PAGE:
WASHINGTON -- Two surveys released after Thursday's vice presidential debate found both candidates made strong impressions on voters, but differed on who performed best.
A CNN survey of registered voters who watched the debate and had previously agreed to be interviewed found Paul Ryan the winner, 48 percent to 44 percent, but that was well within the survey's five percentage point margin of error. Respondents also said they thought Ryan communicated more clearly than Vice President Joe Biden, by a 50 percent to 41 percent margin, and that Ryan was more likable, 53 percent to 43 percent.
Those margins likely reflect the underlying partisan composition of the debate viewers that CNN interviewed. The cable network reported that slightly more Republicans viewed the debate (33 percent) than Democrats (31 percent), while 34 percent identified as independents.
The candidates performed similarly on whether respondents thought they were qualified to be president: 60 percent thought Ryan qualified and 38 percent did not. They said Biden was qualified by a 57 percent to 42 percent margin.
Fifty-five percent of CNN respondents said Biden performed better than they expected, 26 percent said he did worse, and 18 percent said he did the same as they expected. Ryan also impressed, with 51 percent saying he performed better, 19 percent worse, and 28 percent said he performed the same.
CNN surveyed 381 registered voters who had participated in a previous CNN poll, watched the debate, and agreed to be interviewed.
A CBS News poll of uncommitted voters using an online panel found that both candidates made solid impressions, but that more of those voters felt that the debate was a win for Biden. The survey found that 50 percent thought Biden won, 31 percent that Ryan won, and 19 percent that the debate was a tie.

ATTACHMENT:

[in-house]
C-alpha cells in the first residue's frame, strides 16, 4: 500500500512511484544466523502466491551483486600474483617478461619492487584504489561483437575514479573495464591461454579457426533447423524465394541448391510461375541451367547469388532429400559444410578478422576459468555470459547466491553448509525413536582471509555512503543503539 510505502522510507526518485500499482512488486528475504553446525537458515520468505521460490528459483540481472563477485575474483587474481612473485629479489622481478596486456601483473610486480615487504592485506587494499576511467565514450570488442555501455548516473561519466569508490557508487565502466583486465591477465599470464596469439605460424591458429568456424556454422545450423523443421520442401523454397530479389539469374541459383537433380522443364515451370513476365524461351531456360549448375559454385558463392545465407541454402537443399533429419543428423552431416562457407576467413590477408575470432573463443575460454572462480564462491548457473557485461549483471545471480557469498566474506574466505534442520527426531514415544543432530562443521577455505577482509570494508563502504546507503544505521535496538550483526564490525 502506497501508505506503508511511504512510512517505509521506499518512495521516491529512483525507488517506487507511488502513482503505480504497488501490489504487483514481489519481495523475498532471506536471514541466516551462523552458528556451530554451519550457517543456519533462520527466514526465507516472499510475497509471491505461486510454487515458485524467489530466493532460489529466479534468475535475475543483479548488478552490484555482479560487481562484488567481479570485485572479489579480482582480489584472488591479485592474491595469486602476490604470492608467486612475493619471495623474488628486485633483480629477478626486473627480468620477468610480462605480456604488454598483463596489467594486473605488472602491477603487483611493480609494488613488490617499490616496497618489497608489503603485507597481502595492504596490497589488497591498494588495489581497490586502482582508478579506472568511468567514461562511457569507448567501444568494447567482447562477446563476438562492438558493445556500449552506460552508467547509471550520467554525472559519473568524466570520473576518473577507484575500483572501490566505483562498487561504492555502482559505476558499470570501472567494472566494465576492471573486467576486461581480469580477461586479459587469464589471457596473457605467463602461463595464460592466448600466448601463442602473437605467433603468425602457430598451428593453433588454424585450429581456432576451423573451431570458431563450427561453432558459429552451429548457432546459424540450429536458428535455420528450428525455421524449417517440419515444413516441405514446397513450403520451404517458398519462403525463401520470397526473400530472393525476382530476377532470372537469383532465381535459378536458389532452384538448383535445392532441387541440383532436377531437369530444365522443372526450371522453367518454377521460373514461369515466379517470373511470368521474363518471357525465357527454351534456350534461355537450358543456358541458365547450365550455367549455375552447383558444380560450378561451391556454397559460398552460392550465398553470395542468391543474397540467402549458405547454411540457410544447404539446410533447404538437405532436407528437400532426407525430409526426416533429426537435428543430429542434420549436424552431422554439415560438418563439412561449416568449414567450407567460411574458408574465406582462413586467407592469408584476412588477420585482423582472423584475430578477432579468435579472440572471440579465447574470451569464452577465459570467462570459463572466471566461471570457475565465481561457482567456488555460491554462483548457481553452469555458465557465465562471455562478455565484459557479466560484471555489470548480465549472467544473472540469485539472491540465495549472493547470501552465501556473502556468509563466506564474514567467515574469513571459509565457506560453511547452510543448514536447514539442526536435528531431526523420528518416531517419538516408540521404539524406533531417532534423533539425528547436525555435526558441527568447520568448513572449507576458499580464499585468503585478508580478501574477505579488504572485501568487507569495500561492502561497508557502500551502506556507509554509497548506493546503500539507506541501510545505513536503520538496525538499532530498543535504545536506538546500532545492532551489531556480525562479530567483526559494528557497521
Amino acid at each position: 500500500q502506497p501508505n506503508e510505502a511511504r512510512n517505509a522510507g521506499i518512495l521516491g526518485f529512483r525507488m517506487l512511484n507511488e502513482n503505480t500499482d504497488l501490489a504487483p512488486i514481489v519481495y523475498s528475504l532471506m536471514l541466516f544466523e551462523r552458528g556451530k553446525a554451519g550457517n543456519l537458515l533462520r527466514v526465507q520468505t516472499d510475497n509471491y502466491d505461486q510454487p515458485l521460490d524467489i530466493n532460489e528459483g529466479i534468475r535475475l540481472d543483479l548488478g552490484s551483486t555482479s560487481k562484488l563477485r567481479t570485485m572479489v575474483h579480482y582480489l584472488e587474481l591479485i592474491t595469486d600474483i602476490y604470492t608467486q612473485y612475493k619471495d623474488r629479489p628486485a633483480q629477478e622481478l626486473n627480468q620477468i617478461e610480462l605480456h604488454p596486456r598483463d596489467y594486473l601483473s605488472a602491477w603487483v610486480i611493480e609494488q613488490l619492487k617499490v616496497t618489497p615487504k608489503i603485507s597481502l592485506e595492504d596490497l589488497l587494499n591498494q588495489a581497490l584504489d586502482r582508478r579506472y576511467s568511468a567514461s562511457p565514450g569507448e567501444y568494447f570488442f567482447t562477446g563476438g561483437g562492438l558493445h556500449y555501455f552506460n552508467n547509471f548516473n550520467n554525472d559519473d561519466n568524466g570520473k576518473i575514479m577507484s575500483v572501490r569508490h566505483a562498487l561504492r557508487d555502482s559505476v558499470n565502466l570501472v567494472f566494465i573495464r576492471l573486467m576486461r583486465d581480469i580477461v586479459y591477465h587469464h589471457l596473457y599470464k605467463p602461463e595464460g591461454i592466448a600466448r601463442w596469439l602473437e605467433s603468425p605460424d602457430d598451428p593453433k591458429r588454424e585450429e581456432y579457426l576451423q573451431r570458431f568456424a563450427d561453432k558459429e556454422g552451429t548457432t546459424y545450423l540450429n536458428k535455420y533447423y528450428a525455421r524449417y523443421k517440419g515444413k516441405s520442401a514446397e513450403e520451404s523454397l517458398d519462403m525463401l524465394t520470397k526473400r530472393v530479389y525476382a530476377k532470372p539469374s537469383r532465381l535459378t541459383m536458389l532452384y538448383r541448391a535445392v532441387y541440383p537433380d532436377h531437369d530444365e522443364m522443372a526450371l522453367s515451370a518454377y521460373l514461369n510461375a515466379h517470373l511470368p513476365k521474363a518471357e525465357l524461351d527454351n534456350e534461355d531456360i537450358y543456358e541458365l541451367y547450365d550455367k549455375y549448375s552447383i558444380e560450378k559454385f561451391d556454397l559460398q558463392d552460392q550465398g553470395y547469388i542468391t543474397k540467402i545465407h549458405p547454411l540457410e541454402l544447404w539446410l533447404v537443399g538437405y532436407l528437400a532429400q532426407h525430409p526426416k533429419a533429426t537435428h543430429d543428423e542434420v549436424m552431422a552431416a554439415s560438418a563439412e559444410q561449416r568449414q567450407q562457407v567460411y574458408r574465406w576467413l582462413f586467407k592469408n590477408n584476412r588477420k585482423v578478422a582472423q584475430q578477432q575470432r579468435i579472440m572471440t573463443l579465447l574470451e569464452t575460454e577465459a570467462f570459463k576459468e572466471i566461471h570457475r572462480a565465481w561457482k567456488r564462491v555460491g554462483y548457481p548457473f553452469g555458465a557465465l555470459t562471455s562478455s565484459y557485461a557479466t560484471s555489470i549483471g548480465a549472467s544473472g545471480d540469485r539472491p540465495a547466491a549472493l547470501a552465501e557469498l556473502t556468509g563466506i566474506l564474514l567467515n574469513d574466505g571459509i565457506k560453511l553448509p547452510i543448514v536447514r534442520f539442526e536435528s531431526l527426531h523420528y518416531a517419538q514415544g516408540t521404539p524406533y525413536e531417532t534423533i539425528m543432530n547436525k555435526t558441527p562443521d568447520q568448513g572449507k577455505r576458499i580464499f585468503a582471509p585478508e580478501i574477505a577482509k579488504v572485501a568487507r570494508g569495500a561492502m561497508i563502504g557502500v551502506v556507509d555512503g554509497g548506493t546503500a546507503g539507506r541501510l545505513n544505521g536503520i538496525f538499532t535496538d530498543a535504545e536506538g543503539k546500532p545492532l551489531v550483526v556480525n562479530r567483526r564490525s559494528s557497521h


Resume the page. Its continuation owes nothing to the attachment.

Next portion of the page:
Biden saw a big increase from before the debate in the percentage of respondents who thought he had the ability to be an effective president if necessary. Prior to the debate, 39 percent said he had the ability to be an effective president, while 56 percent said so after. Ryan saw a smaller increase on this measure, from 45 percent before the debate to 49 percent after.
Biden also impressed respondents with his knowledge of the issues. After the debate, 85 percent of respondents said Biden was knowledgeable on the issues, while 75 percent said so of Ryan.
The candidates were more closely matched on whether respondents said they could relate to them. Before the debate, 34 percent of respondents said they could relate to Biden, while 55 percent said so after. Ryan's rating on the measure increased from 31 percent to 48 percent.
The CBS News poll was conducted using the GfK KnowledgePanel, a representative Internet panel, to interview 431 uncommitted voters who watched the debate, and had a five percentage point margin of error. The CBS "uncommitted voters" include those who were either totally undecided before the debate or who were leaning to a candidate, but said they may still change their minds. According to CBS, 58 percent of respondents identified as independents, 17 percent as Republicans, and 25 percent as Democrats.
After last week's first presidential debate between President Barack Obama and Mitt Romney, both the CNN and CBS post-debate surveys found Romney with a big victory. Polls conducted over the course of the past week have shown a bounce for Romney in national and state polls.
Evidence from previous races suggests that even when one candidate clearly dominates in the vice presidential debate, it is unlikely to be so much of a game-changer. Although some vice presidential debates have influenced a news cycle or two, research by political scientist Thomas Holbrook has found that even the most highly publicized debates make little impact on the campaign as a whole. Likewise, historical data provided by Gallup shows that vice presidential debates make "almost no difference" in changing vote preference after the debate.
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